Today, October 10th, is World Mental Health Day. It is recognised annually by the World Health Organisation (WHO) , providing an opportunity for people to talk about mental health issues and raise awareness worldwide.

This year’s theme set by the World Federation for Mental Health is psychological first aid, educating people on how they can provide support to those in distress. People who have a psychological mental health issue may have experienced or suffered from a serious and distressing event or crisis – like seeing someone get badly hurt, witnessing a death or being a victim of sexual assault or violence.


We’ve done a couple of blog posts discussing mental health and its relationship to the sexual objectification of women in the past – this one and this oneif you missed them. One thing that has really stood out to us when researching mental health, is the statistic that 1 in 5 people experience a diagnosable mental health issue in any given year. Note the word diagnosable. This means that not all people receive the help that they need, because they don’t have the support and resources to reach out to those around them.

Although our campaign focuses on the impacts that sexual objectification can have upon the mental health of young women, we want to stress the importance of recognising mental health issues not just in young women, but in all genders and ages. Everyone deserves to receive the help and support that they require.


If you are struggling with a mental health issue, or know someone who is, here are three simple ways you can take action:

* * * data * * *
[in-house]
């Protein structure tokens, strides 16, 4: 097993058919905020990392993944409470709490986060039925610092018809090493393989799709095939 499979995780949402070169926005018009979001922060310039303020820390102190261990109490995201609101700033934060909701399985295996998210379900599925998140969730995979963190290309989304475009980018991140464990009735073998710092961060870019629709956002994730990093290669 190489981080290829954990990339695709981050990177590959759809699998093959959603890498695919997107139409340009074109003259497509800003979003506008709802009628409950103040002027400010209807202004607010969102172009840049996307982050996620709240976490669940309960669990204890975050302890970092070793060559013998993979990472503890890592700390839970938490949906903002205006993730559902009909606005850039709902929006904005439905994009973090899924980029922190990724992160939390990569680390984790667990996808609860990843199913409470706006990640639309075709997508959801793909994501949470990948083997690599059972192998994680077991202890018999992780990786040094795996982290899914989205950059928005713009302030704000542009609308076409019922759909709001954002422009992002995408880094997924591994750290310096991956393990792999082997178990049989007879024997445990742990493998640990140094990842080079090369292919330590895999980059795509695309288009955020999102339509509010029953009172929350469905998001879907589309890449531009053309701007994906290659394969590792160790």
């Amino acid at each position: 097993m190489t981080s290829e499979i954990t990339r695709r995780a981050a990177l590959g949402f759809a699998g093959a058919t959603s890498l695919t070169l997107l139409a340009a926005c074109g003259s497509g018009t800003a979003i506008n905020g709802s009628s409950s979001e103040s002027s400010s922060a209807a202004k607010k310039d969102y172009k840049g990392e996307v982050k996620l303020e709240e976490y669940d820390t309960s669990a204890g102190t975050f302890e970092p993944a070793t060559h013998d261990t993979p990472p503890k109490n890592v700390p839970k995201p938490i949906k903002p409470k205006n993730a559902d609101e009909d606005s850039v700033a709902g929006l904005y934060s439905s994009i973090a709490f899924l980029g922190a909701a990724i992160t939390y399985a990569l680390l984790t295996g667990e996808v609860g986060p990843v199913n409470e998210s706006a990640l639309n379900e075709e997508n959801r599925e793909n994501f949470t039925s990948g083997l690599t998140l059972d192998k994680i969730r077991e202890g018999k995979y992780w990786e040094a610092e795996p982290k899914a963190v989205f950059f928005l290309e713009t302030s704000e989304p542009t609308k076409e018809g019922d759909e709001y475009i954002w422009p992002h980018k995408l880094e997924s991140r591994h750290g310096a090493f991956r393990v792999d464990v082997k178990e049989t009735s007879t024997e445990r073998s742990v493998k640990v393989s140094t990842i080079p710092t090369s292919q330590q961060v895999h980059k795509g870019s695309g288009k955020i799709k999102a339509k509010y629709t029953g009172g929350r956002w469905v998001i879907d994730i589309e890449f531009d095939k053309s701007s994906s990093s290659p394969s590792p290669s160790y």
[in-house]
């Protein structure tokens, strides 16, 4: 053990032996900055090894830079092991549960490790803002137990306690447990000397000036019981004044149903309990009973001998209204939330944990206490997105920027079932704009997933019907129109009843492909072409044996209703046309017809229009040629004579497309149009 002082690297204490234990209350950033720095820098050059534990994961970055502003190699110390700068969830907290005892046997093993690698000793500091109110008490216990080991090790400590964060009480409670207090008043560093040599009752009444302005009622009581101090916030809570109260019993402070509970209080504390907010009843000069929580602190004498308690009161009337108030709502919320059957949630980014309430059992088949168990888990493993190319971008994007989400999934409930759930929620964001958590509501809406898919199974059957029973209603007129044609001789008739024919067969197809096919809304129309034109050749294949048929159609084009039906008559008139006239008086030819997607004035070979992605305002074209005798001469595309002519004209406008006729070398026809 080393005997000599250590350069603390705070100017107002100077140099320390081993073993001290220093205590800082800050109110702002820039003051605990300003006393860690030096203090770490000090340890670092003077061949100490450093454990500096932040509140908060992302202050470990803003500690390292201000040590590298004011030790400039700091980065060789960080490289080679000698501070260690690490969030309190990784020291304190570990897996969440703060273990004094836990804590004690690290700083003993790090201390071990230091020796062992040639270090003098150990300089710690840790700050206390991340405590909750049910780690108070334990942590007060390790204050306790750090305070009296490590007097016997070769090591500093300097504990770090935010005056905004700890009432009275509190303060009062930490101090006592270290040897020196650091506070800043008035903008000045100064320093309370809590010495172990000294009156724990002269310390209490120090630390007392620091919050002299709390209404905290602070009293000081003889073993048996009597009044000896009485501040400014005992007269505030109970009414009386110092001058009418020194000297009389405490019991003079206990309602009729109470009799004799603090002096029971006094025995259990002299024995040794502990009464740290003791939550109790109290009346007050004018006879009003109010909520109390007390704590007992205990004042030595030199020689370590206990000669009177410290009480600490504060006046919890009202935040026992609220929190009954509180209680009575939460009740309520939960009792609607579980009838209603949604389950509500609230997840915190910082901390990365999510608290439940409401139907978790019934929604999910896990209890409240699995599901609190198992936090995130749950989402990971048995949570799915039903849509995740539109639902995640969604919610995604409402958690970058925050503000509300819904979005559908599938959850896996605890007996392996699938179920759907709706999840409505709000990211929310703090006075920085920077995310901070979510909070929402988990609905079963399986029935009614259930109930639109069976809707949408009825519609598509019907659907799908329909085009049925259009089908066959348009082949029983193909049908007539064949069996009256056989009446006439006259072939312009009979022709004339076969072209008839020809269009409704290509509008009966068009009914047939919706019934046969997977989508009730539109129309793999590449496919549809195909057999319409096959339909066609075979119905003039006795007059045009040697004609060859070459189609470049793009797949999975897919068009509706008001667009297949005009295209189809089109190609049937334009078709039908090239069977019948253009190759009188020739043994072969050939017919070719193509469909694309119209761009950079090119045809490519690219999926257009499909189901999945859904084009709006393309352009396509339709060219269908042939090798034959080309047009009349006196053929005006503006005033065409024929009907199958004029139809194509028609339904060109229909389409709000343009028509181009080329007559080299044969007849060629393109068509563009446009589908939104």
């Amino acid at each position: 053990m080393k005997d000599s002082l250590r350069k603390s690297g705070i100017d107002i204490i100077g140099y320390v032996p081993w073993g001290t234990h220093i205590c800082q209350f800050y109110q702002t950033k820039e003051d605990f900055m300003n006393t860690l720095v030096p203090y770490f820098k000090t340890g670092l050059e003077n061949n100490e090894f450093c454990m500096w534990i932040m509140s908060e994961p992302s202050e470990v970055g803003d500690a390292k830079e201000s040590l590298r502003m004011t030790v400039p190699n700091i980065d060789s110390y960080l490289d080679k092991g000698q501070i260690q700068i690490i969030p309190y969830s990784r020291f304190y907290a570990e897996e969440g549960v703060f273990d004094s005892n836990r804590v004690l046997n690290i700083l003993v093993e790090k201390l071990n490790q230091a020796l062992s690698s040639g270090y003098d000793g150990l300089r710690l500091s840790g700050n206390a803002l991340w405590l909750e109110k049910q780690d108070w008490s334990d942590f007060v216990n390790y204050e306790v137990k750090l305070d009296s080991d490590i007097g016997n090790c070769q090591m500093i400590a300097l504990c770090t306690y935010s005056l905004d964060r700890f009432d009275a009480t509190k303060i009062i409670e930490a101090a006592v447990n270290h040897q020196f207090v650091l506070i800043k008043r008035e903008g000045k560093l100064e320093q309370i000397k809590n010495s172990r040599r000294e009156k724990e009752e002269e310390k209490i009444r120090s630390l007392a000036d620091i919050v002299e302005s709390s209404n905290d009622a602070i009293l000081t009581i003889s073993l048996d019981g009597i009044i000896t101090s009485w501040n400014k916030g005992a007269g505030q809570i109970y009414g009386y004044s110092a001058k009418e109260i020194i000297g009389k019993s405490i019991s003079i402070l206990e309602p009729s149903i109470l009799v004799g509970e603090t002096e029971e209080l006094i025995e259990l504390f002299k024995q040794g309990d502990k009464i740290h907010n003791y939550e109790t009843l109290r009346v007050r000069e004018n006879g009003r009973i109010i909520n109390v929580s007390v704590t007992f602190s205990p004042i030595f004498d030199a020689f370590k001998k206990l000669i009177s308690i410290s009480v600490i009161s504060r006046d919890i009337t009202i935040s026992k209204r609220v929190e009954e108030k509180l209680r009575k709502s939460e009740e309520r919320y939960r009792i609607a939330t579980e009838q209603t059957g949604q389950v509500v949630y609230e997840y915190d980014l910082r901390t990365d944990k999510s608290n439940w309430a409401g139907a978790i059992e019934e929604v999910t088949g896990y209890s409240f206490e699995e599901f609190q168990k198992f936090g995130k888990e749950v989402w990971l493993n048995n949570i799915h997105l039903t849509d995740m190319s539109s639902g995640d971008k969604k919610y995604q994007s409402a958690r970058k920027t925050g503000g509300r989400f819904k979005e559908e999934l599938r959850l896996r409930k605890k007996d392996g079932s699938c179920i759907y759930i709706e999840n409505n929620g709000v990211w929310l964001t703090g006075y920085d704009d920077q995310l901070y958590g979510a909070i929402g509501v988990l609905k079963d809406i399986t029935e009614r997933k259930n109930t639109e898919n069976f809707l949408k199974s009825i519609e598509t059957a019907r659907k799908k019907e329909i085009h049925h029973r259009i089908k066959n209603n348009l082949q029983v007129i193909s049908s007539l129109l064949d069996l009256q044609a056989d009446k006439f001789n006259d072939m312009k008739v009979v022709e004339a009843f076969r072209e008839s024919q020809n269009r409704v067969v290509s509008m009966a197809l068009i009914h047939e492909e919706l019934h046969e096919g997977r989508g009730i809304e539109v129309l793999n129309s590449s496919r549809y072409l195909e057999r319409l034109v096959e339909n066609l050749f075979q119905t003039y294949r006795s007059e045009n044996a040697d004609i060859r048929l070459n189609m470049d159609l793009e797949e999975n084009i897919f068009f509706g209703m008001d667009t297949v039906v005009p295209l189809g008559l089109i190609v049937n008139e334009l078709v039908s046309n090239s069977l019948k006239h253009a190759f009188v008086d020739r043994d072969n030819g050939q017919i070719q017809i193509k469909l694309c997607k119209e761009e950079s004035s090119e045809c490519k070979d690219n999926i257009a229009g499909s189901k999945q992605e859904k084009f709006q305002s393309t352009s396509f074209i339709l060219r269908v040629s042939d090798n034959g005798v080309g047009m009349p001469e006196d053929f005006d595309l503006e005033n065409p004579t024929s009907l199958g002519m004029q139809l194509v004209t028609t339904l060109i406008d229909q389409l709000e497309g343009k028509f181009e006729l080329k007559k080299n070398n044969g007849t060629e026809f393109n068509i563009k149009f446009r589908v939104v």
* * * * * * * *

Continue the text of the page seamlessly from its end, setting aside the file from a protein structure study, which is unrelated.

1. Talking and listening:
    Talk to a loved one about your mental health experience, or listen to a friend or family member tell you about their issue and let them know that you’re there to support them.
  2. Calling helplines:
    Call Lifeline (13 11 14) or Beyond Blue (1300 22 4636) at any time, to speak to someone for immediate support.
  3. Getting professional help:
    Consulting your GP is always a great idea. Make an appointment with your doctor or a health professional, or help and encourage your friend or family member to make an appointment.

– S x




  1. jennymarie4 says:

    Wonderful post. There is such stigma surrounding mental illness, and one of the best ways to help that is by speaking out. Thank you! I found your blog through Niki… it’s nice to connect with you! Take care, Jenny

    Liked by 1 person

    • sheismorethanblog says:

      You’re welcome! Exactly – it’s all about encouraging friends, family and loved ones who are struggling with mental health issues to open up to you about their problems, ensuring you are listening to them and offering helpful advice x


  2. speakoutfortheleakout says:

    A truly inspiring post. Mental health issues are becoming more prominent in this age, this is actually one of the many reasons why some become homeless and shut themselves in. It is so vital to ask loved ones and even strangers if they’re doing okay and to offer the greatest support that we can for them! What a great initiative you have here, thank you!

    Liked by 2 people

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